In the barrage of hurricanes that hit Florida over the past year, Miami-Dade and Broward counties were among the few spots that were spared any significant damage. Hurricane Katrina took care of that.
Katrina killed six people, downed power lines and trees, and left behind a soggy mess in South Florida. Now the storm is taking aim at the Florida Panhandle, which suffered the worst damage in earlier storms. Katrina could hit the Gulf Coast on Monday.
Gov. Jeb Bush (R) urged residents of the Panhandle and northwestern Florida -- areas hit by Hurricane Ivan last year and Hurricane Dennis this year -- to monitor the storm and make the necessary preparations. Bush said he asked for federal disaster assistance for Miami-Dade and Broward counties.
Late Thursday and early Friday, Katrina flooded homes, blocked roads by toppling large trees, and left more than 1 million homes and businesses without electricity. It was the sixth hurricane to strike Florida in a little more than a year.
"I'm so sick of this," said Pat Jackson, an interior decorator in Homestead, which had some of the worst flooding. Her apartment building was flooded with several inches of water. "It seems like every other week or month another one comes," she said.
Scenes of Katrina's impact were everywhere -- work crews sawing trees crippled by the winds, people canoeing through inundated streets, a 727 cargo plane sitting along a runway fence, sailboats resting askew on a sandy shore.
Katrina was a Category 1 storm with 80 mph winds when it hit Florida on Thursday.
"We had wind coming from two directions. It sounded like a super wind tunnel," said Scott Resnick, 42, who rode out the storm in Hallandale Beach.
By Friday afternoon, Katrina was churning in the Gulf of Mexico on a path to make a second landfall anywhere from the Florida Panhandle to Louisiana as early as Monday, possibly as a Category 4 storm.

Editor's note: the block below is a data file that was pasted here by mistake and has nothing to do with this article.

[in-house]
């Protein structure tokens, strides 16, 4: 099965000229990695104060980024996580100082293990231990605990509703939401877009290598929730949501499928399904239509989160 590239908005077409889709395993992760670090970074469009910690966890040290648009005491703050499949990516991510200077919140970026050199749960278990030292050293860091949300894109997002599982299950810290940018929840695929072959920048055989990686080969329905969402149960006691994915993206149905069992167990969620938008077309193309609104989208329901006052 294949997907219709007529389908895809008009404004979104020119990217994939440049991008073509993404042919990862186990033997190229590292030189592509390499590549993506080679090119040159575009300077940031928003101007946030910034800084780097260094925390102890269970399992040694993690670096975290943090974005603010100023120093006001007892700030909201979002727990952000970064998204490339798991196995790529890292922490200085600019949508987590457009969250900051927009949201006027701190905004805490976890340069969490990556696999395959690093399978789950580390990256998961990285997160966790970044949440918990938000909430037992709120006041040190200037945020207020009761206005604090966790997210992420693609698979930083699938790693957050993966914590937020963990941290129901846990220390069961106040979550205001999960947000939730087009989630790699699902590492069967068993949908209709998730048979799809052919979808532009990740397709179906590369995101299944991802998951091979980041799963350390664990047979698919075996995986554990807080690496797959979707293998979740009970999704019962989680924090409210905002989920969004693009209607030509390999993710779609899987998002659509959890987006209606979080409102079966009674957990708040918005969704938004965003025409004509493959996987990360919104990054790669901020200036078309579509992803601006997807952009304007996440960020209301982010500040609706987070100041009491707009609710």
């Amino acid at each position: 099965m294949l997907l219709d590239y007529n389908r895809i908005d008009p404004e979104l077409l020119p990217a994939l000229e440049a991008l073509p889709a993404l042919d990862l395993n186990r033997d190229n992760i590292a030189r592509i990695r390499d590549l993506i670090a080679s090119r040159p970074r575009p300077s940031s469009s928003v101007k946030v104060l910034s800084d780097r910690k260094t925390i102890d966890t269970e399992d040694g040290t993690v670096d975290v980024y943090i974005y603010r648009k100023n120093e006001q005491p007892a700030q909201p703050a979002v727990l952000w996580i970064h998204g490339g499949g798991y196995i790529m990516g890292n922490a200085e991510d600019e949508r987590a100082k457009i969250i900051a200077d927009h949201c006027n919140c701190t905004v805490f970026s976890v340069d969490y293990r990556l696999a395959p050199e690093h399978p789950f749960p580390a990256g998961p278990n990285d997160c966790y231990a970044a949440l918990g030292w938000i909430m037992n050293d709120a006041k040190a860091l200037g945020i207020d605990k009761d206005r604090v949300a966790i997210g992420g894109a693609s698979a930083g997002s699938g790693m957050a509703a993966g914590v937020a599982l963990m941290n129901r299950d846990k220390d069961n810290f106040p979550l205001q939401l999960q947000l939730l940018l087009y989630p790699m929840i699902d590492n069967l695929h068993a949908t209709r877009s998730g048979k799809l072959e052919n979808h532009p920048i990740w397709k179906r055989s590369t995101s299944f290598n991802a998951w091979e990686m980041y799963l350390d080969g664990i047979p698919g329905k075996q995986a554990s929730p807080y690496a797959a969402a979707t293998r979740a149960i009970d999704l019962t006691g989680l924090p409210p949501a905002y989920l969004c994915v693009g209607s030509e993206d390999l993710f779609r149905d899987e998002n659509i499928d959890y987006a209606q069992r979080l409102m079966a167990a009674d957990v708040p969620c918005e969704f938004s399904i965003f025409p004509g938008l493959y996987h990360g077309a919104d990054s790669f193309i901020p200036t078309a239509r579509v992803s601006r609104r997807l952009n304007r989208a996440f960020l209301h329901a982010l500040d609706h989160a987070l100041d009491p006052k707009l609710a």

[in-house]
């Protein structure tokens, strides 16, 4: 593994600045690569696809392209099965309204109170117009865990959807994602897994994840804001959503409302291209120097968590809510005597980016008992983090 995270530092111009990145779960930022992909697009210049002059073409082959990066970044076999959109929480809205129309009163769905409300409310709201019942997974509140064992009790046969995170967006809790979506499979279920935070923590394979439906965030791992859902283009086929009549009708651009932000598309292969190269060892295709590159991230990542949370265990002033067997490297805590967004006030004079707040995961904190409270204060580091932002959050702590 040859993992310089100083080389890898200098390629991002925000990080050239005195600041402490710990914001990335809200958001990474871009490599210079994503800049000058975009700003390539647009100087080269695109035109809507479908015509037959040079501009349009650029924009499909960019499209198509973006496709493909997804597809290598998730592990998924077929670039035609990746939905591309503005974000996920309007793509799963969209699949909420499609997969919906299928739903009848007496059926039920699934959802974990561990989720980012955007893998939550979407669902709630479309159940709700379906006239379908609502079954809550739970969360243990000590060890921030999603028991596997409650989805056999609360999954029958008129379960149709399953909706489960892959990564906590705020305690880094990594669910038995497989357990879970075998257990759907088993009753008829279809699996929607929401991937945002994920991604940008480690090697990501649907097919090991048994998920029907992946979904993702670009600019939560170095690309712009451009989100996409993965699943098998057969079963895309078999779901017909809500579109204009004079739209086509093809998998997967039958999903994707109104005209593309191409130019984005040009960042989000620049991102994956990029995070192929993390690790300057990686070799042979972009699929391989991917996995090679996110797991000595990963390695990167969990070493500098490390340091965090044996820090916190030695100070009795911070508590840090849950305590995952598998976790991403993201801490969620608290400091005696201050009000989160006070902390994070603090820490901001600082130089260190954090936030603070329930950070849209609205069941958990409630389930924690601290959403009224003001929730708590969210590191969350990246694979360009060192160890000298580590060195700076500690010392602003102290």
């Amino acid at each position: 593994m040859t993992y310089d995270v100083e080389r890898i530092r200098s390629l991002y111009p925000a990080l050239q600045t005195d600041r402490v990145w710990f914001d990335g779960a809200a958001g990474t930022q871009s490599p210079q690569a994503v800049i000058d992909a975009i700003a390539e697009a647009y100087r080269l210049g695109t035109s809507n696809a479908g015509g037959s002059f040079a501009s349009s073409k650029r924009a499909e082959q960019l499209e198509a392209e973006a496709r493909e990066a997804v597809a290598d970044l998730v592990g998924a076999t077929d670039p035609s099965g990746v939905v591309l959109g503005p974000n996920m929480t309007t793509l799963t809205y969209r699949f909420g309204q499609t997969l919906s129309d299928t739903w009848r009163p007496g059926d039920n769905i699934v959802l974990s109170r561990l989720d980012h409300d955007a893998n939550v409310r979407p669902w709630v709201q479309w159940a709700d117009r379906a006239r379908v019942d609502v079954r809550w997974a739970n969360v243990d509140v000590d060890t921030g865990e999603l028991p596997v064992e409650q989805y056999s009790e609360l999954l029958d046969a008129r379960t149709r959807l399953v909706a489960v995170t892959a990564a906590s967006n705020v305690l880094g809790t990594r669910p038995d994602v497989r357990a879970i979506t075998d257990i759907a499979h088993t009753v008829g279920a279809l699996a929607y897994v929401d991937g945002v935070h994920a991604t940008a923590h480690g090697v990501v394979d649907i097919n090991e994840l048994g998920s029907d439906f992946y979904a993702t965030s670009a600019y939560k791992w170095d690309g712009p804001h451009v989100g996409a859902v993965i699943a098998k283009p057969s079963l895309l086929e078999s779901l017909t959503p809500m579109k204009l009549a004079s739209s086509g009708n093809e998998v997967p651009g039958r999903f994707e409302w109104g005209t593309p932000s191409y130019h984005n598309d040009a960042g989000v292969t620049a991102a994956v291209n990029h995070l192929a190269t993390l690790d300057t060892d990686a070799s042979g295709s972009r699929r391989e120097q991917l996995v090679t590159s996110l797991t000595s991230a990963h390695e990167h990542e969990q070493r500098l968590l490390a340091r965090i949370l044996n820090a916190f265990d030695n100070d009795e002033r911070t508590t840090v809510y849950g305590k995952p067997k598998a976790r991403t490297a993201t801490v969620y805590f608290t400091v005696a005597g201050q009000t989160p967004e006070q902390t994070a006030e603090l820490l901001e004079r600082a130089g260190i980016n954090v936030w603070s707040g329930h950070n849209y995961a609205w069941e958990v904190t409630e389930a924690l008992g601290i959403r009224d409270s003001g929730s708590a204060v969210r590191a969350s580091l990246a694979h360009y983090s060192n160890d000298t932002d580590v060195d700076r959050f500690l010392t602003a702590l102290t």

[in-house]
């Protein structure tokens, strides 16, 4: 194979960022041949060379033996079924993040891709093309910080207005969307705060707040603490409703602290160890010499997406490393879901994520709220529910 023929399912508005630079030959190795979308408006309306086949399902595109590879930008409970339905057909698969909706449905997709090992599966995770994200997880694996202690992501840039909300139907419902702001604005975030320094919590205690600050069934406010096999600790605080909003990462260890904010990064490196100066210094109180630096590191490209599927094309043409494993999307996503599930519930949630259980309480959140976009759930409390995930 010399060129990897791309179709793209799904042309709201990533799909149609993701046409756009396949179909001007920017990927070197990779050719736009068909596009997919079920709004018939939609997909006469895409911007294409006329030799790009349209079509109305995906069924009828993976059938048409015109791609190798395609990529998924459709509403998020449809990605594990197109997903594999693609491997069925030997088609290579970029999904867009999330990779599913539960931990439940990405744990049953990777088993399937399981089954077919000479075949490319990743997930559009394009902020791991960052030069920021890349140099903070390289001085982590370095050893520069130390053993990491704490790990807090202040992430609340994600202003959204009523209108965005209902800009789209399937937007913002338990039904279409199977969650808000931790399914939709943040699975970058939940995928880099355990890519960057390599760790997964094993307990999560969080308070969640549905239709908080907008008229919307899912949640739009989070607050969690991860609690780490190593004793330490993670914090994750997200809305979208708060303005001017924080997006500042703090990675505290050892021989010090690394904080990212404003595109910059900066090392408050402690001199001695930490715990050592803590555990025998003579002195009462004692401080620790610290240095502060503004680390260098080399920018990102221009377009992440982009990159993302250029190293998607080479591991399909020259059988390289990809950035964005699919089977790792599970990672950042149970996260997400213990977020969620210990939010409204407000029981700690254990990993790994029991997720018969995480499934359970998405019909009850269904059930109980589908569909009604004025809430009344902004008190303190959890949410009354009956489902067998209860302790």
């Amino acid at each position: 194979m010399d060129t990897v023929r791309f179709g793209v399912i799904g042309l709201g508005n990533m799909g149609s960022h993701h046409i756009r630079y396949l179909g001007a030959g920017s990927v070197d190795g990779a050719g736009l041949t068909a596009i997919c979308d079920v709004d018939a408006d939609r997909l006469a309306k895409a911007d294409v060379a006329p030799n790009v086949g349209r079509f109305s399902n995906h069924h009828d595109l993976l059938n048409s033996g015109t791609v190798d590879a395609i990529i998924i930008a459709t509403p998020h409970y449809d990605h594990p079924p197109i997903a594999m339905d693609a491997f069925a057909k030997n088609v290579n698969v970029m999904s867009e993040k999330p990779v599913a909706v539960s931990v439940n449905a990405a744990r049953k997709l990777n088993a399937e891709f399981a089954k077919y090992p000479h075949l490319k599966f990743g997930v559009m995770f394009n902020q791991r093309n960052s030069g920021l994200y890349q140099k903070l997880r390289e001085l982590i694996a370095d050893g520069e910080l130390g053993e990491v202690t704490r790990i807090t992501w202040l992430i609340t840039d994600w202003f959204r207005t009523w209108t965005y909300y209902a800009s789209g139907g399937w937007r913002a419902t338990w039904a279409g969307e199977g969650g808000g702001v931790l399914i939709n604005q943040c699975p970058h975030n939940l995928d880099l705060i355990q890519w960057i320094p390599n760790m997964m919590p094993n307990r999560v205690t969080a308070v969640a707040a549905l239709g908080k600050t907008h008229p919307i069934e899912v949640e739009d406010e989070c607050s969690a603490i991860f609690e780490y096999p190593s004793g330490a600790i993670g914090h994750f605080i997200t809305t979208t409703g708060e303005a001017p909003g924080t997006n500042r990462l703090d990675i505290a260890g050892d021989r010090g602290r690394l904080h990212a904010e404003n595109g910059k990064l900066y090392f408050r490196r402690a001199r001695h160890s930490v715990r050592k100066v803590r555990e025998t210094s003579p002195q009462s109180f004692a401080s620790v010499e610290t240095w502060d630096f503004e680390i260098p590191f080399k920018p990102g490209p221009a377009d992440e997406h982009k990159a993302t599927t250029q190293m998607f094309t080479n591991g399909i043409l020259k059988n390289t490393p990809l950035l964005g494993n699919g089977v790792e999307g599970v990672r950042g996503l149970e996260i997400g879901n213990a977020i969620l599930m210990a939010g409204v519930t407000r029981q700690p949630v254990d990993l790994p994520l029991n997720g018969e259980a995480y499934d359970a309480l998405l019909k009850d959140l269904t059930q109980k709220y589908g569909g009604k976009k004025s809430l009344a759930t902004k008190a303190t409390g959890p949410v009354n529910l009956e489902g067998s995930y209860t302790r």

The death toll from Katrina was set at six, including three people killed by falling trees and two boaters who tried to ride out the storm in their crafts. Authorities had said the toll was seven, but they revised it after determining that one death was not storm-related.
President Bush was being given regular updates on the storm and the Federal Emergency Management Agency was ready to help, White House spokesman Trent Duffy said. Federal resources already in place include food, water and ice, Duffy said.
As it moved into the Gulf on Friday, Katrina became a Category 2 hurricane with 100-mph winds and lashed the Florida Keys with strong outer bands that could dump 15 to 20 inches of rain over the island chain.
The National Hurricane Center said Katrina was expected to strengthen significantly over warm Gulf waters and warned residents from Florida to southeastern Louisiana to be ready.
"It's going to be a similar track to Dennis, potentially," meteorologist Chris Sisko said. Dennis hit near Pensacola Beach on July 9 as a Category 3 hurricane, with sustained winds of 120 mph.
Katrina's first swipe across Florida left about 50 homes flooded in Homestead and 40 mobile homes damaged in Broward County. On Key Biscayne, dozens of families were forced to evacuate their homes after they were flooded by three feet of water.
Street flooding and debris strewn on the roads made many streets impassable, a situation made worse by power outages that affected street lights.
An overpass under construction in Miami-Dade County collapsed onto a highway. No injuries were reported, but the freeway -- a main east-west thoroughfare -- was closed for 20 blocks.
David Carter rode out the storm in his Coconut Grove home, listening as avocados were torn off branches and tossed at his house.
"It sounded like tiny bowling balls hitting the top of the roof and rolling down," he said. "You just heard the big thud."
A family of five missing after they went sailing as Katrina approached the Florida coast was found uninjured Friday on a mangrove island. Edward and Bettina Larsen and their three children had been stranded near their beached boat and had to be hoisted to a helicopter.